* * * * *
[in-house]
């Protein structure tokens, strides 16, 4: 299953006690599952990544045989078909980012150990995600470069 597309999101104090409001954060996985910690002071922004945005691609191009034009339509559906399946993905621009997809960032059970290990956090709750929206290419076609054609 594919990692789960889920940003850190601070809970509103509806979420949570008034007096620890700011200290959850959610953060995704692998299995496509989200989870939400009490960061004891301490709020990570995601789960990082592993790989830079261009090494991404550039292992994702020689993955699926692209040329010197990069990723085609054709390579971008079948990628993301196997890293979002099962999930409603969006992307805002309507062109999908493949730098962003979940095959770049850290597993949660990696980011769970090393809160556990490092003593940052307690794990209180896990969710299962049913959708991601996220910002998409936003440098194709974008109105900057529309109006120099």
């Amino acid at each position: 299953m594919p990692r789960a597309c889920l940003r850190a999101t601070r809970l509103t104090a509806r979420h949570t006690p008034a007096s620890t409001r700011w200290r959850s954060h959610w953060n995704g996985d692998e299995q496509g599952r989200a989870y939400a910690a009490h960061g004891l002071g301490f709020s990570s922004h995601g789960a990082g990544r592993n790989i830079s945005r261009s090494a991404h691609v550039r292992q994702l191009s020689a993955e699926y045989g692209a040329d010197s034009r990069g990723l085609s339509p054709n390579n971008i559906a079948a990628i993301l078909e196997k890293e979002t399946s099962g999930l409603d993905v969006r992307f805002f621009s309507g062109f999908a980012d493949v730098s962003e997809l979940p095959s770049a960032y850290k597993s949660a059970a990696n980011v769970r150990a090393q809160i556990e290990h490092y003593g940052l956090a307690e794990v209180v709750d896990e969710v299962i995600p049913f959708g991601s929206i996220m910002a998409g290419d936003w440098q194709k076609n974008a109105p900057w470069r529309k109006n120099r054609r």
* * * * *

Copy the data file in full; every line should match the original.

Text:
[in-house]
């Protein structure tokens, strides 16, 4: 299953006690599952990544045989078909980012150990995600470069 597309999101104090409001954060996985910690002071922004945005691609191009034009339509559906399946993905621009997809960032059970290990956090709750929206290419076609054609 594919990692789960889920940003850190601070809970509103509806979420949570008034007096620890700011200290959850959610953060995704692998299995496509989200989870939400009490960061004891301490709020990570995601789960990082592993790989830079261009090494991404550039292992994702020689993955699926692209040329010197990069990723085609054709390579971008079948990628993301196997890293979002099962999930409603969006992307805002309507062109999908493949730098962003979940095959770049850290597993949660990696980011769970090393809160556990490092003593940052307690794990209180896990969710299962049913959708991601996220910002998409936003440098194709974008109105900057529309109006120099």
């Amino acid at each position: 299953m594919p990692r789960a597309c889920l940003r850190a999101t601070r809970l509103t104090a509806r979420h949570t006690p008034a007096s620890t409001r700011w200290r959850s954060h959610w953060n995704g996985d692998e299995q496509g599952r989200a989870y939400a910690a009490h960061g004891l002071g301490f709020s990570s922004h995601g789960a990082g990544r592993n790989i830079s945005r261009s090494a991404h691609v550039r292992q994702l191009s020689a993955e699926y045989g692209a040329d010197s034009r990069g990723l085609s339509p054709n390579n971008i559906a079948a990628i993301l078909e196997k890293e979002t399946s099962g999930l409603d993905v969006r992307f805002f621009s309507g062109f999908a980012d493949v730098s962003e997809l979940p095959s770049a960032y850290k597993s949660a059970a990696n980011v769970r150990a090393q809160i556990e290990h490092y003593g940052l956090a307690e794990v209180v709750d896990e969710v299962i995600p049913f959708g991601s929206i996220m910002a998409g290419d936003w440098q194709k076609n974008a109105p900057w470069r529309k109006n120099r054609r």